Eskom’s sourcing of coal saves billions of rands – Ngubane

FILE PICTURE: A bull-dozer. (Photo by Gallo Images/The Times/Marianne Schwankhart)

‘I am concerned about the recent media speculation and sensationalism around the procurement of coal.’

Eskom board chairman Ben Ngubane on Saturday rejected suggestions that Tegeta Exploration and Resources, which is owned by the Gupta family and President Jacob Zuma’s son Duduzane, is being favoured to supply coal for power stations.

“I am concerned about the recent media speculation and sensationalism around the procurement of coal,” he said in a statement.

“Eskom stands firm by its process undertaken to conclude extensions of its coal supply agreements with its suppliers. I am satisfied that due process has been followed and we can be proud of the savings achieved by the executive team to date,” he said.

Eskom regularly engaged all its coal suppliers on the required volumes and qualities, as the demand varied from time to time and contracting relationships were concluded on sound commercial principles and considerations.

In emergency situations Eskom had used the prepayment mechanism to ensure security of supply. It was important to note that prepayment was a common commercial practice used widely and not unique to Eskom. The principle of prepayment was prevalent in Eskom’s cost-plus supply contracts with the large mining houses such as Anglo American, Becsa, and Exxaro. These mining houses supplied about 80 percent of Eskom’s coal while Tegeta supplied less than five percent of the coal volume required by Eskom.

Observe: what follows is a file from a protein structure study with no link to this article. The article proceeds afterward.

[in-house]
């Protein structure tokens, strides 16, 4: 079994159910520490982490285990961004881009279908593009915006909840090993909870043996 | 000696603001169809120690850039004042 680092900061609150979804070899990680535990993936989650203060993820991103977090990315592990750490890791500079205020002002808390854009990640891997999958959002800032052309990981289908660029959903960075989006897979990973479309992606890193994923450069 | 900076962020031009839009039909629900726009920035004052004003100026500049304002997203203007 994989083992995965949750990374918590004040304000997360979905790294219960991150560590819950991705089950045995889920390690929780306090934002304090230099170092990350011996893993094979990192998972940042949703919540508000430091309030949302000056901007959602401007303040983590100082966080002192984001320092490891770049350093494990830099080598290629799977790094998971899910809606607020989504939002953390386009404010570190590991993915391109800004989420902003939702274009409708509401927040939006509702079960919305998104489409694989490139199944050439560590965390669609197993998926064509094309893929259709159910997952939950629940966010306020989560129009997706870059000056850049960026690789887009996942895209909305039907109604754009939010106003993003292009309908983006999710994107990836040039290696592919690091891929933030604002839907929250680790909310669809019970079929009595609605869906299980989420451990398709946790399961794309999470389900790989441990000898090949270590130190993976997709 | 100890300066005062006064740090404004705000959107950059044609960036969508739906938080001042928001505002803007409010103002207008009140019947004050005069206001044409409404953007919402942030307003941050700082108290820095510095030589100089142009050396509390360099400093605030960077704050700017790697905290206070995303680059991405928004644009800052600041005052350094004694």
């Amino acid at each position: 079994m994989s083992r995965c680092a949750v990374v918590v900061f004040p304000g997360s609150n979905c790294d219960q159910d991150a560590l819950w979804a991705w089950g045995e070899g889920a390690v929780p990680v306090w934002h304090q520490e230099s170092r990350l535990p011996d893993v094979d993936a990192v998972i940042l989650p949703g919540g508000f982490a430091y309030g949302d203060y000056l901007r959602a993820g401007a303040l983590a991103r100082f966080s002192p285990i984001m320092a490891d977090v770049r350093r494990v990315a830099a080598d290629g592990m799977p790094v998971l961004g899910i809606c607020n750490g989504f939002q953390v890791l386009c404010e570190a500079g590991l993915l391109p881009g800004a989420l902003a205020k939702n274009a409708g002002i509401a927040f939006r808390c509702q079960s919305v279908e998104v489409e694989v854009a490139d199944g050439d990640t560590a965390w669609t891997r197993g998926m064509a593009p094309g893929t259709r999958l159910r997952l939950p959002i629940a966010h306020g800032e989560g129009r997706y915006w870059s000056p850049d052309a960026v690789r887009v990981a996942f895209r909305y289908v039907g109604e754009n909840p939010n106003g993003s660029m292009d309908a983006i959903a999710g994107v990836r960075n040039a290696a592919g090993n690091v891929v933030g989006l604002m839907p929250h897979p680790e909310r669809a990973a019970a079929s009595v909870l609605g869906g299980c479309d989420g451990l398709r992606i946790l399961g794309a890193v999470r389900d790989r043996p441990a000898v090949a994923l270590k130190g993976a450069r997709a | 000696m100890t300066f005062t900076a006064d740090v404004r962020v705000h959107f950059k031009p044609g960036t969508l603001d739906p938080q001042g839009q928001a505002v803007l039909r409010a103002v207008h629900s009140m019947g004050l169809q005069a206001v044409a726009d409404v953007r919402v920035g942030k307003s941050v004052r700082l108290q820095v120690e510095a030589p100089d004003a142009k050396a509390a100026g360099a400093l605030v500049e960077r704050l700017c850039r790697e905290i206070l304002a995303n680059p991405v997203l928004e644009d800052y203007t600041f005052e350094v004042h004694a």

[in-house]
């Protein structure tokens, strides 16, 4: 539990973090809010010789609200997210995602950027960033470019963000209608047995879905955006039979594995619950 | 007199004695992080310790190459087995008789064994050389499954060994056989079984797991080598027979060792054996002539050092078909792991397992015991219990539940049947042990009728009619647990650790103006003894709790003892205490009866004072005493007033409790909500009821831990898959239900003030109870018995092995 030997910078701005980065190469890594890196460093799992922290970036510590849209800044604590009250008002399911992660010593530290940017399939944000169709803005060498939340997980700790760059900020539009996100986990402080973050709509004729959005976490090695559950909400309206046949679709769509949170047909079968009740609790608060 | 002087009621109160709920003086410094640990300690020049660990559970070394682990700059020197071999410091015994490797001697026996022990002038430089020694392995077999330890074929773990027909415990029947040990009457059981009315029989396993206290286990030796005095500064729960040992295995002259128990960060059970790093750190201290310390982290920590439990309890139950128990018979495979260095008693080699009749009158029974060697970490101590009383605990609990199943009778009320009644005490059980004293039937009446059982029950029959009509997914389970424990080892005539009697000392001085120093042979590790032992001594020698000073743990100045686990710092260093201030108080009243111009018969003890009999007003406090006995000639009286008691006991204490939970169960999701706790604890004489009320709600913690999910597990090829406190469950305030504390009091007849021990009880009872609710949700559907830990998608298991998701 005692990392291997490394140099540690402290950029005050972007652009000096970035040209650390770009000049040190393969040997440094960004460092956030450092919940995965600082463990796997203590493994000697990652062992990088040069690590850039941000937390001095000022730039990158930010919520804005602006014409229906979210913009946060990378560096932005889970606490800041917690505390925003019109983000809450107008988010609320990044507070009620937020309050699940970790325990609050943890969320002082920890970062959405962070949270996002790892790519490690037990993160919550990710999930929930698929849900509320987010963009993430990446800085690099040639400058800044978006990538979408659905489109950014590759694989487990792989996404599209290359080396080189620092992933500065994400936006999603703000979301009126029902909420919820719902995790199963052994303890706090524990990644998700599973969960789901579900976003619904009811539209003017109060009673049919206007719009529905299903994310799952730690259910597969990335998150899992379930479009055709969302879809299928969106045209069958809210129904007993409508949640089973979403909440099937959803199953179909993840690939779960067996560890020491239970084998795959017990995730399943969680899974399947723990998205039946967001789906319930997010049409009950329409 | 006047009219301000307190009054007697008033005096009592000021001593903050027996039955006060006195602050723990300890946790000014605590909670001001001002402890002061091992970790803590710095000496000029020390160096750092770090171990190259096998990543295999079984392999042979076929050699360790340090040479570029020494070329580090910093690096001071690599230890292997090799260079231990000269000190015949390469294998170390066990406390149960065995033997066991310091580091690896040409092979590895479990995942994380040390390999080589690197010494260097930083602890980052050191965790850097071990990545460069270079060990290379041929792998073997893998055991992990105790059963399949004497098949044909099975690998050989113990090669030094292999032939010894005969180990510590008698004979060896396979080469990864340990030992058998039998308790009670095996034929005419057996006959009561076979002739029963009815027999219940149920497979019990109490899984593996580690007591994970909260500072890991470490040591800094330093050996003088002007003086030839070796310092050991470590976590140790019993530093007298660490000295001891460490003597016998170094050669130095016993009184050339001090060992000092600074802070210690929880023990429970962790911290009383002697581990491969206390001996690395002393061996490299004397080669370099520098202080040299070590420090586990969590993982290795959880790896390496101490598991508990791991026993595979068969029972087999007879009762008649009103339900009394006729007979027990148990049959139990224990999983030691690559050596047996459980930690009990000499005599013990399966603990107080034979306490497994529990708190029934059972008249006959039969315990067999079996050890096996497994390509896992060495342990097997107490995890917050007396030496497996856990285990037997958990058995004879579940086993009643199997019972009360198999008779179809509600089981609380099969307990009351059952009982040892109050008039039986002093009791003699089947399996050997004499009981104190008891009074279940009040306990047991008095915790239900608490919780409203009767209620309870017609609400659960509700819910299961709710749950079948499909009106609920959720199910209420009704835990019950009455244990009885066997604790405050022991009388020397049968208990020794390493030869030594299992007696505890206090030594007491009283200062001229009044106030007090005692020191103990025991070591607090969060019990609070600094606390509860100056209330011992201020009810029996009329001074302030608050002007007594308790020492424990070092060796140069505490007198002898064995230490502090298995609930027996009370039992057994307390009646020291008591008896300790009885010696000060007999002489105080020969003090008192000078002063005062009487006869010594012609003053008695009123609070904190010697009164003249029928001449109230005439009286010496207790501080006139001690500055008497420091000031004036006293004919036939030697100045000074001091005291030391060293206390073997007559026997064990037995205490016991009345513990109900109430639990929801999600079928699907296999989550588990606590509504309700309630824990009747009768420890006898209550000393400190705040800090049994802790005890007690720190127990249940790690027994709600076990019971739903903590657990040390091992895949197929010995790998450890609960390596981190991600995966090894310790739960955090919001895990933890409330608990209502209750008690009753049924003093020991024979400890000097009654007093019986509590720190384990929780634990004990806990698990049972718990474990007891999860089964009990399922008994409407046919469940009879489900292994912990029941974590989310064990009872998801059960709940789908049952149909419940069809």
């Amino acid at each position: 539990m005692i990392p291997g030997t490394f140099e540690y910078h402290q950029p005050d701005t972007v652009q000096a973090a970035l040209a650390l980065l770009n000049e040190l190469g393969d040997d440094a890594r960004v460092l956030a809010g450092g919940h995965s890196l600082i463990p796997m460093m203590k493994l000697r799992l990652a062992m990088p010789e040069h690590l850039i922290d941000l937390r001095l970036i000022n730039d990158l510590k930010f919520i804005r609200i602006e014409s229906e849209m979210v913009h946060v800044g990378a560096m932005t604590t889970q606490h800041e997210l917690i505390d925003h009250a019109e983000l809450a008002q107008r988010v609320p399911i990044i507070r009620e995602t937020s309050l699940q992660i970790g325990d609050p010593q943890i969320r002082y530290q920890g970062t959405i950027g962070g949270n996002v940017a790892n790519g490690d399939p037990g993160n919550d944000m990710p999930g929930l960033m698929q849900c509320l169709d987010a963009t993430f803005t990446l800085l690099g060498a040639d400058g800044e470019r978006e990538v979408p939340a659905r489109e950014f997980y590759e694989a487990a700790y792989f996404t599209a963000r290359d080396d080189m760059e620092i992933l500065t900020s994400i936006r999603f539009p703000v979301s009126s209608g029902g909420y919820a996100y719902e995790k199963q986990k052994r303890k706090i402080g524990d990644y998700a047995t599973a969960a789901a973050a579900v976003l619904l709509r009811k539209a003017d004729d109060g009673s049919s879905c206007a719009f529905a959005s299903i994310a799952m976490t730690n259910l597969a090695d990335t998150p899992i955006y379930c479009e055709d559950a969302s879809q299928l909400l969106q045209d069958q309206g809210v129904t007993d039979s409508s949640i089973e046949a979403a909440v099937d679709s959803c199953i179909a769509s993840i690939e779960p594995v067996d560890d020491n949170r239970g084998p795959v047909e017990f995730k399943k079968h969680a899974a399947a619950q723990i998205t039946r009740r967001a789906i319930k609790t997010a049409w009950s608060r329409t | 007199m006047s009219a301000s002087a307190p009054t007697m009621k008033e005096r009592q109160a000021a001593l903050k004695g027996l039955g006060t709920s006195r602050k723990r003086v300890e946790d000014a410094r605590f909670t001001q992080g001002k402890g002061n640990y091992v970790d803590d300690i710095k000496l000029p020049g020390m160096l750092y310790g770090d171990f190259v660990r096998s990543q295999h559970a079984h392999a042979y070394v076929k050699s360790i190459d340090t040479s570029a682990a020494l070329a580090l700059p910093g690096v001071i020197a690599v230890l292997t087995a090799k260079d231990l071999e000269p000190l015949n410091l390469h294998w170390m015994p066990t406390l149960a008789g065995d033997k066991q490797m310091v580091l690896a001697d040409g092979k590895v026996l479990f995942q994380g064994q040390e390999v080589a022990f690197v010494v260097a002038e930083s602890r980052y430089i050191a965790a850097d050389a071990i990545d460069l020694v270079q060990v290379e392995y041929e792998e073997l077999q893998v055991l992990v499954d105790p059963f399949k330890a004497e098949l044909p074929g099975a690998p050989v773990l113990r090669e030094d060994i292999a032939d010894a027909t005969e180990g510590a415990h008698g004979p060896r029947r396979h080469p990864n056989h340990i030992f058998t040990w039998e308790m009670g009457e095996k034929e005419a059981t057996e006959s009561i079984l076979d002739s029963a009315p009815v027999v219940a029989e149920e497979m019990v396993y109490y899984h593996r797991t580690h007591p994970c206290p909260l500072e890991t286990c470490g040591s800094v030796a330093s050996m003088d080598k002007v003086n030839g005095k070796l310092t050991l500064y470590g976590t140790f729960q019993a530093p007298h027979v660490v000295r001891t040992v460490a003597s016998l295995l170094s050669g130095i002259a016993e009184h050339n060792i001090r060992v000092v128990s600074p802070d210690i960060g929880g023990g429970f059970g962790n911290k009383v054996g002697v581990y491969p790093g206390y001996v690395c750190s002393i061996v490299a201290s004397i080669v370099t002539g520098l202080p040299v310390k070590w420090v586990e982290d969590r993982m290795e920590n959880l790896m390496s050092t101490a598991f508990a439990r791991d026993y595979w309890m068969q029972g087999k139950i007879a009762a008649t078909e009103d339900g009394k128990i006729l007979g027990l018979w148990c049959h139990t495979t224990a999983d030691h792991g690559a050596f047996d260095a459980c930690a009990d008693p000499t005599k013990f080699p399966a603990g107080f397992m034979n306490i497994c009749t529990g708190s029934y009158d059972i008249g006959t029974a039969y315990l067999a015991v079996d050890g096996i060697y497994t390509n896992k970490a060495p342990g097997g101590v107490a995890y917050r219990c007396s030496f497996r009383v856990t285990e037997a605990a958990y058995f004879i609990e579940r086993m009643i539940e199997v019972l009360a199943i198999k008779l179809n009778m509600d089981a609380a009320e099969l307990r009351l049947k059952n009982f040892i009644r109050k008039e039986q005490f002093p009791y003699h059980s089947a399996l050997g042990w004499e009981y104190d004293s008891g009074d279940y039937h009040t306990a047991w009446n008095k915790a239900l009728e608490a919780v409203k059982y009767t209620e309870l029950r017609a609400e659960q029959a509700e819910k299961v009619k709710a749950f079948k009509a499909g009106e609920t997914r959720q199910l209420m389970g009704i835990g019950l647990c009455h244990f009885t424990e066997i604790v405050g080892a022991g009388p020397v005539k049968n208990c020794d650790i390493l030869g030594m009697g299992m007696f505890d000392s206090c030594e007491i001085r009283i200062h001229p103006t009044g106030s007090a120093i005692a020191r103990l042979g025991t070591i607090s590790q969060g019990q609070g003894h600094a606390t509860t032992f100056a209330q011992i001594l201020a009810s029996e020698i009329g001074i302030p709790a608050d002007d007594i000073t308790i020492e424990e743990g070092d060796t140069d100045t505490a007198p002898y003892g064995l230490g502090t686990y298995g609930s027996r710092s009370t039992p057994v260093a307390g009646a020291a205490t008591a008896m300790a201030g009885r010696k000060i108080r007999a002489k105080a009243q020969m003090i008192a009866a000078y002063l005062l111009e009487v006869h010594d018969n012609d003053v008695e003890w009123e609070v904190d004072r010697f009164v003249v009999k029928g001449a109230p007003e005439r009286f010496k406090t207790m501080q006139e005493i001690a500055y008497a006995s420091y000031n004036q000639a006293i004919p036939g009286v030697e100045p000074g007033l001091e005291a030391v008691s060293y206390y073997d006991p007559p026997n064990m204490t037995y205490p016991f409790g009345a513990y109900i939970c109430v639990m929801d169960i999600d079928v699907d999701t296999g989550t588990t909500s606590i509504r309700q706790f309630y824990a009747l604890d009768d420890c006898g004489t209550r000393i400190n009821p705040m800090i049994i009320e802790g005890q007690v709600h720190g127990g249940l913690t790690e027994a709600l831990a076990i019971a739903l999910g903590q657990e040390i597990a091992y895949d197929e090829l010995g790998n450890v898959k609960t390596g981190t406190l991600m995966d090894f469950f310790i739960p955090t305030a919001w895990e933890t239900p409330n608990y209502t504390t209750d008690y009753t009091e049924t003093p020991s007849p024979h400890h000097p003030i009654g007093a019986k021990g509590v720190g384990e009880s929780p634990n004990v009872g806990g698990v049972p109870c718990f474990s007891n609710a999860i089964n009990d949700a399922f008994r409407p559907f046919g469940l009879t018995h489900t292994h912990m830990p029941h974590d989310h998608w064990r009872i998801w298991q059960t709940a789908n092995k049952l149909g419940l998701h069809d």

The coal supply market was in need of major transformation as it had and continued to benefit a small monopoly of companies. This phenomenon was now under review as requested by the minister of public enterprises in her recent budget speech and Eskom was determined to ensure that emerging black miners also benefitted from Eskom’s buying power, Ngubane said.

“More pertinently, Eskom’s supply mix changed in April 2016 leaving Eskom with a deficit of 2.1 million tons which was required to meet the winter supply plan. Eskom approached its existing suppliers to source additional supply to mitigate this shortfall.

“It must be noted that the Exxaro Arnot Colliery had a contract with Eskom to supply coal to Arnot Power Station for 40 years. This contract expired in December 2015. The cost of coal at date of expiry was R1132/ton.

“I am advised that Tegeta now supplies Arnot at an average price of R500/ton. The unit cost of coal supplied under this contract is at a discounted rate of three percent, resulting in a further saving to Eskom of billions of rand in an eight month period and ultimately, the consumer,” he said.

“Tegeta was one of the suppliers able to meet Eskom’s need for this additional coal supply at the required coal quality. You will recall that this company also stepped in to avert a crisis at the Hendrina Power Station by offering to take the Optimum Coal Mine out of business rescue from Glencore thereby saving thousands of jobs and continuing the supply to Eskom.

“Eskom rejects any insinuation of favouritism towards suppliers such as Tegeta who are willing to step in to avert the coal supply crisis and allow Eskom to meet the winter demand,” Ngubane said.

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